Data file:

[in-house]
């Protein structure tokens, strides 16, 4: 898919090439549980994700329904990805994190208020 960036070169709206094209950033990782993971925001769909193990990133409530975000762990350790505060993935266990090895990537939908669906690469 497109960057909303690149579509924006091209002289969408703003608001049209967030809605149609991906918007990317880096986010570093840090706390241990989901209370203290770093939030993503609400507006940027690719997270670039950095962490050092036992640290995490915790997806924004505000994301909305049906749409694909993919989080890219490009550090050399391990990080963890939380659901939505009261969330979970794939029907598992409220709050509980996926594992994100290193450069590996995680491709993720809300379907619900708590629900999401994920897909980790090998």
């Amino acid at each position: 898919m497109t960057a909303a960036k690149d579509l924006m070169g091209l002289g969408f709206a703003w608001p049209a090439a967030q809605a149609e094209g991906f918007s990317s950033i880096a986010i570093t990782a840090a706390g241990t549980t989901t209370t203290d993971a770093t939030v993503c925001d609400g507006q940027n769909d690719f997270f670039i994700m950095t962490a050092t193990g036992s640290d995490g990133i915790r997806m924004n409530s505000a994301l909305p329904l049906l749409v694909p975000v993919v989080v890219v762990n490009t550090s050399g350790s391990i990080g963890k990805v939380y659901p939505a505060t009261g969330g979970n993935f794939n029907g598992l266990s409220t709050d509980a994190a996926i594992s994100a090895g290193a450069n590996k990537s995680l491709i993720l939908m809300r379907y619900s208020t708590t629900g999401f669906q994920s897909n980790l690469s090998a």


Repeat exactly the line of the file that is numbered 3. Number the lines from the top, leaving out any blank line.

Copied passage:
């Amino acid at each position: 898919m497109t960057a909303a960036k690149d579509l924006m070169g091209l002289g969408f709206a703003w608001p049209a090439a967030q809605a149609e094209g991906f918007s990317s950033i880096a986010i570093t990782a840090a706390g241990t549980t989901t209370t203290d993971a770093t939030v993503c925001d609400g507006q940027n769909d690719f997270f670039i994700m950095t962490a050092t193990g036992s640290d995490g990133i915790r997806m924004n409530s505000a994301l909305p329904l049906l749409v694909p975000v993919v989080v890219v762990n490009t550090s050399g350790s391990i990080g963890k990805v939380y659901p939505a505060t009261g969330g979970n993935f794939n029907g598992l266990s409220t709050d509980a994190a996926i594992s994100a090895g290193a450069n590996k990537s995680l491709i993720l939908m809300r379907y619900s208020t708590t629900g999401f669906q994920s897909n980790l690469s090998a």